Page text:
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Bioconcentration of perfluorinated compounds in blackrock fish, Sebastes schlegeli, at different salinity levels

Authors

  • Junho Jeon,

    1. Department of Environmental Science and Engineering, Gwangju Institute of Science and Technology, 261 Cheomdan-gwagiro, Buk-gu, Gwangju 500-712, South Korea
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  • Kurunthachalam Kannan,

    1. Wadsworth Center, New York State Department of Health, and Department of Environmental Health Sciences, School of Public Health, State University of New York at Albany, Albany, New York 12201-0509, USA
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  • Han Kyu Lim,

    1. National Fisheries Research and Development Institute, 408-1, Sirang-ri, Gijang-eup, Gijang-gun, Busan 619-705, Korea
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  • Hyo Bang Moon,

    1. Department of Environmental Marine Sciences, College of Science and Technology, Hanyang University, Ansan 426-791, Korea
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  • Sang D. Kim

    Corresponding author
    1. Department of Environmental Science and Engineering, Gwangju Institute of Science and Technology, 261 Cheomdan-gwagiro, Buk-gu, Gwangju 500-712, South Korea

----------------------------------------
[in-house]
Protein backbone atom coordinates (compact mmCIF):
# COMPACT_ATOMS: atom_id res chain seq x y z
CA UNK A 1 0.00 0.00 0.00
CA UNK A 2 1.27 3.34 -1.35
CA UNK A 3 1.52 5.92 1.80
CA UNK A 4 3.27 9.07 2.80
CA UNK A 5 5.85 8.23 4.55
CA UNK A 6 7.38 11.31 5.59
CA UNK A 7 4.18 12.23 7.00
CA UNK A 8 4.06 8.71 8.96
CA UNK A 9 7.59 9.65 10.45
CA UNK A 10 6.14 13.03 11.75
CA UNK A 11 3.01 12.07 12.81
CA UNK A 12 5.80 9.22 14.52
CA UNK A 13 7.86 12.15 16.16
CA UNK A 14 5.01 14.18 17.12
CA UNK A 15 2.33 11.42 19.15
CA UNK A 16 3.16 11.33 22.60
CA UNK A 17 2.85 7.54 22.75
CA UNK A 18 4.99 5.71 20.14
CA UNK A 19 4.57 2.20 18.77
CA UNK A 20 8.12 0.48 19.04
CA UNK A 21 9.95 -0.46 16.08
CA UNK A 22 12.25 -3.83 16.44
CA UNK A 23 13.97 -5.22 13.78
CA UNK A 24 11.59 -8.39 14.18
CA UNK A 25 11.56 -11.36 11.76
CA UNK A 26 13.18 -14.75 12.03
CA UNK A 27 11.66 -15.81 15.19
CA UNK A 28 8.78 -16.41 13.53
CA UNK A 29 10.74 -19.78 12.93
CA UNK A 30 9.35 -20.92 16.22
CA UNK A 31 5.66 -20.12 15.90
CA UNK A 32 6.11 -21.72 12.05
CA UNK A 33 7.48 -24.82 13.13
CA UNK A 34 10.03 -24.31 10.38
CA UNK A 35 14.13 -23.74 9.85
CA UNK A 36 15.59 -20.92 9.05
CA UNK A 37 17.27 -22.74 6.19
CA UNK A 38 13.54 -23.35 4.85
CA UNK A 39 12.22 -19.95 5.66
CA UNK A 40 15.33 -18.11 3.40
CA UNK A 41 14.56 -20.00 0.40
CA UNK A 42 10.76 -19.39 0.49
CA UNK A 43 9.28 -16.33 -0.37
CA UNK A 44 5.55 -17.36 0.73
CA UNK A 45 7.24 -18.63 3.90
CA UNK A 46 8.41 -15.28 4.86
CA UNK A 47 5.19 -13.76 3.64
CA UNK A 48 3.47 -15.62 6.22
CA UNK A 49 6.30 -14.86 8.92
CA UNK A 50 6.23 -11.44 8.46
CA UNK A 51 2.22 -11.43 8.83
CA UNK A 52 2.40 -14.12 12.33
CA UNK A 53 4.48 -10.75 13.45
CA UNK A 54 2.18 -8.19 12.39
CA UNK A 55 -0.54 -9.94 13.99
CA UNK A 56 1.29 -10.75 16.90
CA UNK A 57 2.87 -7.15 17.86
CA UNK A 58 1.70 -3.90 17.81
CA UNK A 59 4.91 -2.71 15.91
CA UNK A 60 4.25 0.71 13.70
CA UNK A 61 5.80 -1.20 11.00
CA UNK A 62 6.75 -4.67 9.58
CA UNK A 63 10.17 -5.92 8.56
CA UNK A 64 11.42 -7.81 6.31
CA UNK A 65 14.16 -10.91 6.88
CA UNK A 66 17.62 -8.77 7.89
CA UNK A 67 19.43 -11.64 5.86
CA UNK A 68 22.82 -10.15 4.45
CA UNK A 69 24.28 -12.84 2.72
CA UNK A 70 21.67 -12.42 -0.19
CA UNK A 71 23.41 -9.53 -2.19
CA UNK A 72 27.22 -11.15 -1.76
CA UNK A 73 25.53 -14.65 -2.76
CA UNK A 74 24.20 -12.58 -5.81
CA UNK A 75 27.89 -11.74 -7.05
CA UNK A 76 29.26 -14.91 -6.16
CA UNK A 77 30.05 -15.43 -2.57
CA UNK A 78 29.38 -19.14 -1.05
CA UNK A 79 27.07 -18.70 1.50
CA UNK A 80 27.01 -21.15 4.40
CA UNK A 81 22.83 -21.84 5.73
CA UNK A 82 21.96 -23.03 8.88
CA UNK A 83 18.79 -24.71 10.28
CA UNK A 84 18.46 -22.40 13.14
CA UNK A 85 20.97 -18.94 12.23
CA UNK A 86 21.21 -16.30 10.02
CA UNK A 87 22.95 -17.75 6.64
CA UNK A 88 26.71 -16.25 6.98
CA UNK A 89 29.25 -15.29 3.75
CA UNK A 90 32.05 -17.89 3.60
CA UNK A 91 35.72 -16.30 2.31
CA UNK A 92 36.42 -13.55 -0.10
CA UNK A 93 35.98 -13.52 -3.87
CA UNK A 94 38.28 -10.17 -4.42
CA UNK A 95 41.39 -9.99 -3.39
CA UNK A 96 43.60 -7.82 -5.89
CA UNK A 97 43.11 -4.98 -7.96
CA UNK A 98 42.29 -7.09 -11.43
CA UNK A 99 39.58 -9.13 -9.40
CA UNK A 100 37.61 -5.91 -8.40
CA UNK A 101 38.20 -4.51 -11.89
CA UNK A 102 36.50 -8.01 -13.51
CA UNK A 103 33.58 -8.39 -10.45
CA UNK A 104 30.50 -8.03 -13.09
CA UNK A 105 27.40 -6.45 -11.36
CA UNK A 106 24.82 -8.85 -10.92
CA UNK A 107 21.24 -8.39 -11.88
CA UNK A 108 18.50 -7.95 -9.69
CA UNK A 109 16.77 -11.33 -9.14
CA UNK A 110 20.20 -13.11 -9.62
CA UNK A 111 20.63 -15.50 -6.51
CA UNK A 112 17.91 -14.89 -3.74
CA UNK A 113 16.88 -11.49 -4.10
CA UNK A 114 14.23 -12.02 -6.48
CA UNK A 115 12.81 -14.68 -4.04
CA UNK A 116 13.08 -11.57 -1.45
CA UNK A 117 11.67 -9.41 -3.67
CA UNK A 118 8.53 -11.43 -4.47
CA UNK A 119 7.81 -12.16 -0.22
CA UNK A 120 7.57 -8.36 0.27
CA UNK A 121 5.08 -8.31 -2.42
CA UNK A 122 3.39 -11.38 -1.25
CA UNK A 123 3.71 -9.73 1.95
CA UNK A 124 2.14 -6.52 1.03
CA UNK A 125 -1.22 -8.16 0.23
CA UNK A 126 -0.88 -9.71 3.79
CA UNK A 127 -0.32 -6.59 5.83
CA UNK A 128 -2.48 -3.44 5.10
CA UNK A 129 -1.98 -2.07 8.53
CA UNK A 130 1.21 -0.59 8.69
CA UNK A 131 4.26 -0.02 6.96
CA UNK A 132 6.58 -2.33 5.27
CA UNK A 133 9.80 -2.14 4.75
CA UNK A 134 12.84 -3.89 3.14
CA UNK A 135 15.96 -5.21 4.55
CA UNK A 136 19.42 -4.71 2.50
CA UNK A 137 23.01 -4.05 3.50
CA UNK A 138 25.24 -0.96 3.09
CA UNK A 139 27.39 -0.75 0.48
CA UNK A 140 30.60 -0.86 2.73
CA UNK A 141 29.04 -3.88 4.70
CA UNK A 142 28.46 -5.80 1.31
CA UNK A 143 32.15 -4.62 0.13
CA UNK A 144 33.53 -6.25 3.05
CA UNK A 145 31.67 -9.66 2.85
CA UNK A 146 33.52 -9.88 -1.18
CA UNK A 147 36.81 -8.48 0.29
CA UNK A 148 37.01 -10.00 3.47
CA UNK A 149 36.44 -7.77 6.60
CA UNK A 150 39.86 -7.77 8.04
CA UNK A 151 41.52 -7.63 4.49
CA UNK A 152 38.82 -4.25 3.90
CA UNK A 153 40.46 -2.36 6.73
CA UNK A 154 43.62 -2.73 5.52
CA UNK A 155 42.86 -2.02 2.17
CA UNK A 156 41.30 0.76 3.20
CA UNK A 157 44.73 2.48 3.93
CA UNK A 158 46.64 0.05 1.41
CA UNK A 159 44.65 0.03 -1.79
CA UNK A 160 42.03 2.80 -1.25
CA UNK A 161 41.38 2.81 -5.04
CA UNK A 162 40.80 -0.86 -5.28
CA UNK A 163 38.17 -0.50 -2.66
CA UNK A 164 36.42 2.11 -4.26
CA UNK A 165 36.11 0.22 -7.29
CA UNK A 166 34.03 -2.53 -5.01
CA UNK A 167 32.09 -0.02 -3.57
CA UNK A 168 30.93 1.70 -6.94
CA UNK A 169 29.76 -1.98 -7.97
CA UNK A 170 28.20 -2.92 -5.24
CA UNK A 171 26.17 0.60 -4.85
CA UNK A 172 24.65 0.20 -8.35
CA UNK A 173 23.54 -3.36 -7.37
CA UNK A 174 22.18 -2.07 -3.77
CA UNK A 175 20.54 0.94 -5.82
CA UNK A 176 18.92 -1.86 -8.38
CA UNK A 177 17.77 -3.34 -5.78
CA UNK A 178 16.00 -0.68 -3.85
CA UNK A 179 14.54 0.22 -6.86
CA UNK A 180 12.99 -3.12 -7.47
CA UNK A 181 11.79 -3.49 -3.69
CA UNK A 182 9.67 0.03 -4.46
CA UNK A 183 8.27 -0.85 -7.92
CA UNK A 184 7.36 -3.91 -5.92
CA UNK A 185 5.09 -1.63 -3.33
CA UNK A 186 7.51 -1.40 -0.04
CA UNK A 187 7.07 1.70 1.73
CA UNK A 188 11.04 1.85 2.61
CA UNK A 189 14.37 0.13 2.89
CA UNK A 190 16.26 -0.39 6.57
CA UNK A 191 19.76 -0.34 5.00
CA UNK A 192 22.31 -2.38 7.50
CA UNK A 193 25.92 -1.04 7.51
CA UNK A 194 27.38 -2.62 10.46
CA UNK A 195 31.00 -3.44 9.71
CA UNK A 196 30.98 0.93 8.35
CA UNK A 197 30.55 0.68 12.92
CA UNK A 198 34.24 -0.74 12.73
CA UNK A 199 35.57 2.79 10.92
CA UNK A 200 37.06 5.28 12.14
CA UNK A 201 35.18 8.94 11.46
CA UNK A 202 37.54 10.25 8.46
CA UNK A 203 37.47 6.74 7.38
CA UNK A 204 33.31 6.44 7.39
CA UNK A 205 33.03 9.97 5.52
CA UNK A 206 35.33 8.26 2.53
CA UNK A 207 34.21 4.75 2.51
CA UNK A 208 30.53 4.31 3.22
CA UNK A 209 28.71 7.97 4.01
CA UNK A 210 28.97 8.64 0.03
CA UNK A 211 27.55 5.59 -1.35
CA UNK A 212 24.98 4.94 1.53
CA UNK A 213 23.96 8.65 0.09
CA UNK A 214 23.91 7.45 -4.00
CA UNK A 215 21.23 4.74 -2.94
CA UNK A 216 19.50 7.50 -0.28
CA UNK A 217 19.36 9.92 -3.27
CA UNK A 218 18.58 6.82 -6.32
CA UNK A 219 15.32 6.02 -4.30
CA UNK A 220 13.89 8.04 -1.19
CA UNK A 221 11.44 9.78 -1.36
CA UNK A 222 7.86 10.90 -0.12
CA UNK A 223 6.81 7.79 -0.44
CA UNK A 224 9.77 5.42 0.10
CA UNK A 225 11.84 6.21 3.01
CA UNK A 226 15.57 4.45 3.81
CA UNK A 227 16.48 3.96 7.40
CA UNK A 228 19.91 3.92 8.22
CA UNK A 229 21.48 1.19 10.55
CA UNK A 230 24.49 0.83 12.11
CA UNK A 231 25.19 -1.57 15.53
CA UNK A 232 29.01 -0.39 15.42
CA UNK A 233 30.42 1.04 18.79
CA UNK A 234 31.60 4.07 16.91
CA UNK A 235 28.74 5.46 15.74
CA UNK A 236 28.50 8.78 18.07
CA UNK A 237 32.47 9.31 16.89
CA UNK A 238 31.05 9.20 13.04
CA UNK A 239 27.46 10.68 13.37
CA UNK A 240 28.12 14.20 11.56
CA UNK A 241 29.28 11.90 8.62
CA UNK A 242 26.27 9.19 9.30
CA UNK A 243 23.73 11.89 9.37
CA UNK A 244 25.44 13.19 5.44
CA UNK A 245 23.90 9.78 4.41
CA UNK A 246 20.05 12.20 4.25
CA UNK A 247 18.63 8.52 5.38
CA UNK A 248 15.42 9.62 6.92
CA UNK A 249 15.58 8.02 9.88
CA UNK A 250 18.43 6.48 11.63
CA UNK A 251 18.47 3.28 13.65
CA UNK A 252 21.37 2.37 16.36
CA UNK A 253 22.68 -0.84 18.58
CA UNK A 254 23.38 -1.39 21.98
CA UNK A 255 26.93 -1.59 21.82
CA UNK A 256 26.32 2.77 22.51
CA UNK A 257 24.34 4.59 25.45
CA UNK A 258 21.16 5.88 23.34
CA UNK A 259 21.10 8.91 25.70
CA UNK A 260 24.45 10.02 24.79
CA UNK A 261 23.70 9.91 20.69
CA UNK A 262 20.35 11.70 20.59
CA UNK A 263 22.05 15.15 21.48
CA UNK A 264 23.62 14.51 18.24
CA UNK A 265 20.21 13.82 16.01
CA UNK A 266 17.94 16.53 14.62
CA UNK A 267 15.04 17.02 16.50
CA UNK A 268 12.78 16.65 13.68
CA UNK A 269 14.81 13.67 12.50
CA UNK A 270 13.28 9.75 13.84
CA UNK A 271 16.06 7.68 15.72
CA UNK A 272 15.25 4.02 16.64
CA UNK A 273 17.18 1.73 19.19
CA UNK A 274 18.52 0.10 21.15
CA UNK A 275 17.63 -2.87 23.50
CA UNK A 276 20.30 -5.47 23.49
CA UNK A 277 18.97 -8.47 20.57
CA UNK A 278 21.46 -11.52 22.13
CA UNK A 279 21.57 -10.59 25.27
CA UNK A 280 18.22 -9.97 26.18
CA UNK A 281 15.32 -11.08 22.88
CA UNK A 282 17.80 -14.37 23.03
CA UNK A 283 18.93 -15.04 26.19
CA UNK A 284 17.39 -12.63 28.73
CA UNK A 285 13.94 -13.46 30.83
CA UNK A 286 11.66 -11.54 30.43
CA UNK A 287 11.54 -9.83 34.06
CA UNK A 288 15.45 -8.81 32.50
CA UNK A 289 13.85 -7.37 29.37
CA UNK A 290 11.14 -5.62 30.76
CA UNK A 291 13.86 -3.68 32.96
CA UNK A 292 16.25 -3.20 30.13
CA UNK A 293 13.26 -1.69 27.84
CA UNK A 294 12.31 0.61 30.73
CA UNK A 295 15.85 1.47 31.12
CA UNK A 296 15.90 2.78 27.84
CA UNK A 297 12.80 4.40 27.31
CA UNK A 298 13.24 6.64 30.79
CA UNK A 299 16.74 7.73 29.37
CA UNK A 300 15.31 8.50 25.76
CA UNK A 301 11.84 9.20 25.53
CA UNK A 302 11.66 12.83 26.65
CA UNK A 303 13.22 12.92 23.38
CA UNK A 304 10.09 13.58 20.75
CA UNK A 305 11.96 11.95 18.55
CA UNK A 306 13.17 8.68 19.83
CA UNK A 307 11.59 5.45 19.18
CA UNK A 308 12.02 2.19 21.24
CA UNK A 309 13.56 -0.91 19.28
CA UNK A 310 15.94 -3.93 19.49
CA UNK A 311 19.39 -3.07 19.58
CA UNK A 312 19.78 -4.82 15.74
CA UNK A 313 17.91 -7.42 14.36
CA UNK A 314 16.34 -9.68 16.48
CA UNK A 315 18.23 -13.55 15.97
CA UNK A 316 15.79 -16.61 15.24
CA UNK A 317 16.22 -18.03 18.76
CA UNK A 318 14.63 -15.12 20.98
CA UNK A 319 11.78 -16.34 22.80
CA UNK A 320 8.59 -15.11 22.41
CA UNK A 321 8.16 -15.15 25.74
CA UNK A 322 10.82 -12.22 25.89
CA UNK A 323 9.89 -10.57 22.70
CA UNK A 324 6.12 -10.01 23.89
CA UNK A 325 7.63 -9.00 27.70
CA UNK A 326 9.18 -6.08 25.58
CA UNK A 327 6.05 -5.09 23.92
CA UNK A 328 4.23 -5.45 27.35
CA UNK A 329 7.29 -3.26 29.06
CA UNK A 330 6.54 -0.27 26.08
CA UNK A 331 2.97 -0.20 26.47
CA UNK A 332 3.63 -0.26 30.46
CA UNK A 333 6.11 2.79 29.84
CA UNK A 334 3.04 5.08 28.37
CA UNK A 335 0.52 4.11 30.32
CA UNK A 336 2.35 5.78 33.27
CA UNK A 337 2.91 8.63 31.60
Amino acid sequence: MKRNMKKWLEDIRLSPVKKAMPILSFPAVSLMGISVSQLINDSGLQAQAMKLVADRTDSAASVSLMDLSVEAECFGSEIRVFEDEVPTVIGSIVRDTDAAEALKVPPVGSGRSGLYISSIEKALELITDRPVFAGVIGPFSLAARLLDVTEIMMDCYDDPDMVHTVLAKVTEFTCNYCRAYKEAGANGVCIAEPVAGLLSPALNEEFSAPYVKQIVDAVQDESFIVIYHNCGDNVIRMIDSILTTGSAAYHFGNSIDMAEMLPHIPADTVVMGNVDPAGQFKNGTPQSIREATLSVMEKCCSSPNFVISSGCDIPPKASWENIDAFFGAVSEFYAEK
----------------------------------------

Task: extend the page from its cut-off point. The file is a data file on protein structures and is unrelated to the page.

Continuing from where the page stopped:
• Department of Environmental Science and Engineering, Gwangju Institute of Science and Technology, 261 Cheomdan-gwagiro, Buk-gu, Gwangju 500-712, South Korea
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Abstract

Bioconcentration of perfluorinated compounds (PFCs) was studied in a biphasic (uptake and elimination) study with blackrock fish, Sebastes schlegeli. The blackrock fish was acclimated to varying salinities over a two-week period before the present study. Among the four selected PFCs: perfluorooctane sulfonate (PFOS), perfluoro-octanoic acid (PFOA), perfluorodecanoic acid (PFDA), and perfluoroundecanoic acid (PFUnDA), PFUnDA accumulated significantly in serum, followed by PFDA, PFOS, and PFOA, in that order, while the accumulation profile in liver was PFOS > PFUnDA > PFDA > PFOA. Total PFC levels in plasma were approximately four times greater than those found in liver. The uptake and elimination rate constants (Ku and Ke) of PFCs decreased as salinity decreased, suggesting delayed diffusion of PFCs between water and fish, possibly associated with the osmolality gradient. A significant correlation was found between bioconcentration factors (BCF) of PFCs and salinity, except for PFOA, possibly resulting from the effects of salinity on biological responses and chemical activity of PFCs. Even though salinity did not affect the kinetics of PFC accumulation in serum and liver, the results provide useful information on the toxicokinetics of PFCs for saltwater fish. Environ. Toxicol. Chem. 2010;29:2529–2535. © 2010 SETAC

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